In the same way the rewards motivate performance, they also motivate individual desire in developing knowledge and learning skills that will enhance effective performance (Lawler 1981, p. 71). The employees desire to see a link between learning certain skills and a valued reward. This motivation to gain more skill for better performance is a great input towards the achievement of organization goals. Better knowledge and skill will lead to better performance, effective and efficient ways of production eventually translating into achievement of organization goals and objective.
Despite the significance of rewards towards promoting or motivating employee to seek knowledge development and learning of skills, which eventually result to better performance, they can also lead to employee learning the wrong skills. This is evident when the skills and knowledge development that ought to be learnt is not relevant to the current performance (Mahoney 1979, p. 76). The outcome is that there will be no reward and the chances of getting a performance based reward are reduced. Organization culture and climate are other aspects that are developed by awarding employees (Milkovich and Wigdor 1991, p. 98). Based on how the reward systems are established, given, and administered, they result to a wide range of organization culture. For instance, they may lead to an organization being considered as ‘human oriented culture’, ‘entrepreneurial culture’, or ‘participative culture’ among others. Behaviors elicited by rewards becomes the prevailing pattern of behavior in the organization and this exhibit the perception of what the organization stand for, believes in, and what it values thus the power of rewards ability to shape the culture of the organization(Newman and Fisher 1992 p. 4).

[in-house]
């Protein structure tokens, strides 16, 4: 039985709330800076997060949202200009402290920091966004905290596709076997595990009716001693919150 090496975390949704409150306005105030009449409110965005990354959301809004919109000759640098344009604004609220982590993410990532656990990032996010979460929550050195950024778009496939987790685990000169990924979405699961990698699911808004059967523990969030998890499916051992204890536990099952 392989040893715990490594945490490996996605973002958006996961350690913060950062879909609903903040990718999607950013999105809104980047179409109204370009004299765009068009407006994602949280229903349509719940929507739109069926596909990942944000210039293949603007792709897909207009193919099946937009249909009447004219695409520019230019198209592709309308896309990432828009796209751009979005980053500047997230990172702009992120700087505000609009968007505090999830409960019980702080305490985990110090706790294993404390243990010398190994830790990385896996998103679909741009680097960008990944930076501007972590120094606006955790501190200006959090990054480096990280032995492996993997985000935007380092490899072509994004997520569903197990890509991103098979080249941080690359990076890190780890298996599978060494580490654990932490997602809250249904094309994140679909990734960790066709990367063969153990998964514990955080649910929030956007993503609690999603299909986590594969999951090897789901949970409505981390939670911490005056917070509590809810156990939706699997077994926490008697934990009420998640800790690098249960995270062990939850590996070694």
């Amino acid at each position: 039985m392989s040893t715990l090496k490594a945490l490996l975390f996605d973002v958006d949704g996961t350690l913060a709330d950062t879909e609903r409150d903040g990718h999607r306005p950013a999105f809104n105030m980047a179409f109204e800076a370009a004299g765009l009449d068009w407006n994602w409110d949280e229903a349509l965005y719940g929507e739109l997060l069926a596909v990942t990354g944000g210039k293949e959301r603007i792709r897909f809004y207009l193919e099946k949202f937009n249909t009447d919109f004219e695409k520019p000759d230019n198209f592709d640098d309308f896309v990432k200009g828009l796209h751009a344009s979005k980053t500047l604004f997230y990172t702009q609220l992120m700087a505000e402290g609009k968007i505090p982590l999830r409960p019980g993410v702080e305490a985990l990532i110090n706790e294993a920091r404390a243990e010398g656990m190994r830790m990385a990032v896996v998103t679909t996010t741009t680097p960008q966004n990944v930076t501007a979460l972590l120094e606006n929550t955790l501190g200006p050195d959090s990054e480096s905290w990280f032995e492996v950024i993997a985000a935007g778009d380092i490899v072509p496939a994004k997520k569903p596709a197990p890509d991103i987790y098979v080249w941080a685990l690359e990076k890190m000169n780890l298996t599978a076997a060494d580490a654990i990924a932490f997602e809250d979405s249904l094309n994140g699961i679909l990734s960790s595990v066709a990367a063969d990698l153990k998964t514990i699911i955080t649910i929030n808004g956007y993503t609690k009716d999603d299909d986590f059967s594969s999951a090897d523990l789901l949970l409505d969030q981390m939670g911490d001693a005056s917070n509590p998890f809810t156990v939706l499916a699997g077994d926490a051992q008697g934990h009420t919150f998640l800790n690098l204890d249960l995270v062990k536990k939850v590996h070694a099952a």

One of the major drawbacks of awarding employees is the aspect of cost. These awards system usually have a significant cost concerns on the organization. For example the paying system alone is believed to take around 50% of the cost of operation of the organization (Simon 1951, p. 292). Reward pay system includes direct pay and benefit cost together with costs linked with operation and management of the pay systems. These costs some times are quite high increasing the organization’s burdens on the cost of production. This calls for a consideration of how costs vary as a function of the organization capacity to pay (Rynes 1987, p. 190).